"Eric Stoltz is cool personified, even when he's a minimum wage flunky."
This movie always reminds me of why I dig Eric Stoltz. Fast Times at Ridgemont High reminds me of why I dig Phoebe Cates, Jackie Brown gives me my Bridget Fonda fix, but this one and Killing Zoe are vintage Eric Stoltz.A dysfunctional relationship in small town Arizona is leading two people to a mental collapse. Immature asshole Tim Roth is planning to rip off his employers because they’re sacking him, while attention-starved girlfriend Fonda whiles away her daylight hours wishing for something to stoke her fires again. That something appears on the scene as she prepares to vacate her home after her boyfriend disappears, telling a mutual friend (Cates) that he couldn’t explain why he was going, but that it was just time to go.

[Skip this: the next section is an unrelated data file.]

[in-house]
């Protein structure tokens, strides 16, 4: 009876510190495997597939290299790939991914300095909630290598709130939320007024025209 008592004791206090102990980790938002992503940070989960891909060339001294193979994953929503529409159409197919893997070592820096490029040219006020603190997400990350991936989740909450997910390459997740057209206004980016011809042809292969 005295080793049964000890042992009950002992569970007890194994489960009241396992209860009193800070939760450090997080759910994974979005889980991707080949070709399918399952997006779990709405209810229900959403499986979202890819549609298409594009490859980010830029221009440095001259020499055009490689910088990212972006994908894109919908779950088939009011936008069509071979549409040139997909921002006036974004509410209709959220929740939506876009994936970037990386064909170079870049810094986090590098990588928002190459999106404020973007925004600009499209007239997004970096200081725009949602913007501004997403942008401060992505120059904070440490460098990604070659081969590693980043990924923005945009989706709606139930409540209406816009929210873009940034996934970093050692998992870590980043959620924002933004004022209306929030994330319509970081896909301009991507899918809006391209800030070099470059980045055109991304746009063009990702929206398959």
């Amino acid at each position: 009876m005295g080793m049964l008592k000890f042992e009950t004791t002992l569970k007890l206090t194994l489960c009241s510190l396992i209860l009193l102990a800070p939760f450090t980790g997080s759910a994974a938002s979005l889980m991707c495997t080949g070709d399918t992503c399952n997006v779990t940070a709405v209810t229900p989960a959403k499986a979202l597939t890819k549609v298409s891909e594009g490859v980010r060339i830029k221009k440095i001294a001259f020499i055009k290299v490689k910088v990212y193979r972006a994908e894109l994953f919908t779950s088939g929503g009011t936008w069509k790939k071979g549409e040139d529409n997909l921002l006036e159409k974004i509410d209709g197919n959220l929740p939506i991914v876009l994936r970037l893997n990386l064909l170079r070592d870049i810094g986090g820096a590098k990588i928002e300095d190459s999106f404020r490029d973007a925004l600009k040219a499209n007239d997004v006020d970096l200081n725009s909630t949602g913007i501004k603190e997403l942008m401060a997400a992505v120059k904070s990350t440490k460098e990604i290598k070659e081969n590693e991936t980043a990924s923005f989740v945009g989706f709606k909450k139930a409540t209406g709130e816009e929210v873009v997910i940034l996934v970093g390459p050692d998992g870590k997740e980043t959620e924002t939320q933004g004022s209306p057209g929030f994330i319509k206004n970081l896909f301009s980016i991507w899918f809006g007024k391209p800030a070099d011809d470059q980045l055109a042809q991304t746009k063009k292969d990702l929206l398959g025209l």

Distraught and disheartened, Fonda is surprised by a painter (Stoltz) who walks in and begins painting her home before she’s even had a chance to empty it. A little bit stoner, a little bit philosopher, and very much the incurable romantic, Stoltz sparks something in Fonda that has been long dormant. They talk a lot, they screw a bit, they fall into something for an evening that might not be there when the sun comes up next day…
This is a fun flick. It’s a little bit too talky for its own good at times, and Tim Roth’s character is about as unlikable as any you’ll see, but there’s a total sense of fun about the proceedings that you can see from the expressions of those involved. Phoebe Cates is just a bucket of sunshine from start to finish, Fonda’s on-screen depression is continually interrupted by Stoltz’s witticisms, and even when Roth’s being an absolute bastard, he’s a funny absolute bastard.Produced by Stoltz and featuring a neat little Peter Fonda cameo, Bodies, Rest and Motion isn’t the kind of movie that many will hunt down, but it’s a movie that deserves a look.